There are so many projects that Muslim Aid is working on that it is difficult to decide what to focus on. From computer training in Albania to sewing skills in Pakistan, Muslim Aid is working hard to offer courses that have potential to help people find work, income and independence. Yet there are three projects I feel deserve particular mention. The establishment of Bosaso College of Training and Computers (BCTC) in Somalia offers courses and programmes that lead to real job opportunities and thus an independent future for its beneficiaries. Its mission is to focus on education and the use of modern technology to help escape poverty and in the development of sustainable livelihoods. It currently has an intake of 500 students per year, and has become the number one educational institution in the district and a beacon of light in the troubled Puntland state of Somalia.

Another project demonstrating outstanding success is the Rainbow Family Project. Currently supporting over 2100 orphans and destitute children,  the Rainbow Family spreads across Afghanistan, Bangladesh, Cambodia, India, Indonesia, Pakistan, Sri Lanka, Somalia, Sierra, Leone, Bosnia, Iraq, Macedonia, Palestine, Kosovo, Lebanon, South Africa, Sudan and Gambia. The aim is to help educate the future leaders, so they will grow up to be responsible citizens who will in turn contribute to their societies. As Syed Sharfuddin, Muslim Aid’s CEO puts it, ‘People have enormous potential. If we can unleash this potential they don’t just survive but they can sustain and help others to develop too.” One of the pioneering programmes directly related to elevating poverty is Muslim Aid’s interest free Microfinance programme. Micro-finance is the provision of small loans (microloans) to those in poverty, designed to spur entrepreneurship.

Although Muslim Aid has expanded to work in over 70 countries worldwide, they have not forgotten the Prophetic call that charity begins close to home and as a UK based NGO have thus continued to resource valuable projects in the UK. Aid has been given to those facing hardship in the UK, with skills training and educational projects top of the agenda. Their “Pathway 2” citizenship project, funded by London City Council, helps get Muslim youth off the streets, especially those involved in gang violence. They are also undertaking an ‘Education Really Matters’ project funded by DFID where they raise awareness among young people in London about challenges faced by young children in accessing education in developing countries, inspiring a new generation of people to be concerned about global poverty alleviation. They have also funded the MCB Books for Schools project promoting community cohesion by providing mainstream schools with Islamic resources in order to promote harmony and respect amongst Britain’s diverse communities.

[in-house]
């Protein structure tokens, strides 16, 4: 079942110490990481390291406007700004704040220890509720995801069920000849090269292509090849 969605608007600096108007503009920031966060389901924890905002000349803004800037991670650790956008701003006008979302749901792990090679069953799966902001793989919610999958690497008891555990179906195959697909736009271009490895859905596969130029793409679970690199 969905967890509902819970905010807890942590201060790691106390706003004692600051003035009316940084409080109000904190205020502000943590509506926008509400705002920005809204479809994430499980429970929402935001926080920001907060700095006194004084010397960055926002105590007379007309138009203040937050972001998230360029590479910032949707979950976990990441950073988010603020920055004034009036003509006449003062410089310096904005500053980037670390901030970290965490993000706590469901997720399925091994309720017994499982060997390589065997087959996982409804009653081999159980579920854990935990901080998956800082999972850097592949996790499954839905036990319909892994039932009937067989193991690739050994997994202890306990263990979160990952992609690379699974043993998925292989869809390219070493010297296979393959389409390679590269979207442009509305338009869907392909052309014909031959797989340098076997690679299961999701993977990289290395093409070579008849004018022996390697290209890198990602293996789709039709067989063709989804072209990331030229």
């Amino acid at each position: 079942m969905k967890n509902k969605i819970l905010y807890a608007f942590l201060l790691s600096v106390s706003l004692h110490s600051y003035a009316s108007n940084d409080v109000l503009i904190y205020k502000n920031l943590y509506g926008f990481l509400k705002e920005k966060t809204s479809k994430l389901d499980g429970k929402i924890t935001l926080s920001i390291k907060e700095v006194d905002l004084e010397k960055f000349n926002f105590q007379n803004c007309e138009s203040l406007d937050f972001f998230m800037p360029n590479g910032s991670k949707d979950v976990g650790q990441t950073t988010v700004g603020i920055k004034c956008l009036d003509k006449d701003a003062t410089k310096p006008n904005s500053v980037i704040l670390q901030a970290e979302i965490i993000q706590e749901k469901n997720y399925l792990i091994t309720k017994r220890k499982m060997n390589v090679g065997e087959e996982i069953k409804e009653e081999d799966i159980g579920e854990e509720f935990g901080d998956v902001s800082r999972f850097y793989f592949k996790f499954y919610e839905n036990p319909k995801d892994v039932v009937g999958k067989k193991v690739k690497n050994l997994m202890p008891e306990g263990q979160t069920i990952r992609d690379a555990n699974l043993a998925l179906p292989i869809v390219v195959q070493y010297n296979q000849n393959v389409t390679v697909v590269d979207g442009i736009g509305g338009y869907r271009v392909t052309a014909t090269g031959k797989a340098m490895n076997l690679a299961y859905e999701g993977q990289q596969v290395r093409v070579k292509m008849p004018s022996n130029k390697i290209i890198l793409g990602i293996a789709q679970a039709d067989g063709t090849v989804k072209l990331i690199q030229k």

This work would not be achievable without the thousands of volunteers across the world who commit to Muslim Aid’s vision. One such volunteer, Anjuna Begum, 25 helps with administration within the Volunteers Department. “I love to volunteer,” she says, “It makes me feel like I’m helping the poor and needy, and I’m gaining administrative and life skills along the way. In addition, I get to meet great people from all different walks of life and be part of a team that serves humanity, making a real difference to people's lives".  Hamid Azad, Assistant CEO of Muslim Aid believes
that the volunteer programme is essential to Muslim Aid’s success, “A number of organisations are very selective about their membership. At Muslim Aid we believe that anyone who wants to help the poor and the needy can join our efforts and become a member of team MA.”

In addition to the volunteers, the Chairman, Sir Iqbal Sacranie, is keen to recognise the donors who have made the work of Muslim Aid possible over the past 25 years “We owe our success to our individual and corporate donors who have made this organisation what it is today. In celebrating our 25th anniversary we take this opportunity to thank all our donors who have made it possible for Muslim Aid to come thus far.”

Muslim Aid has come far from just a small office in London 25 years ago. Today they have thirteen field offices and work in over 70 countries. As a young Muslim woman, I am inspired that, in a world filled with disasters and war, there are people who will stop at nothing to spread hope and happiness to the people that need it the most. In the words of John Wesley who brought together faith and social justice in his teachings, ‘Do all the good you can, By all the means you can, In all the ways you can, In all the places you can, At all the times you can, To all the people you can, As long as ever you can.’ Frankly, I believe, after 25 years Muslim Aid is a beacon organisation doing just that.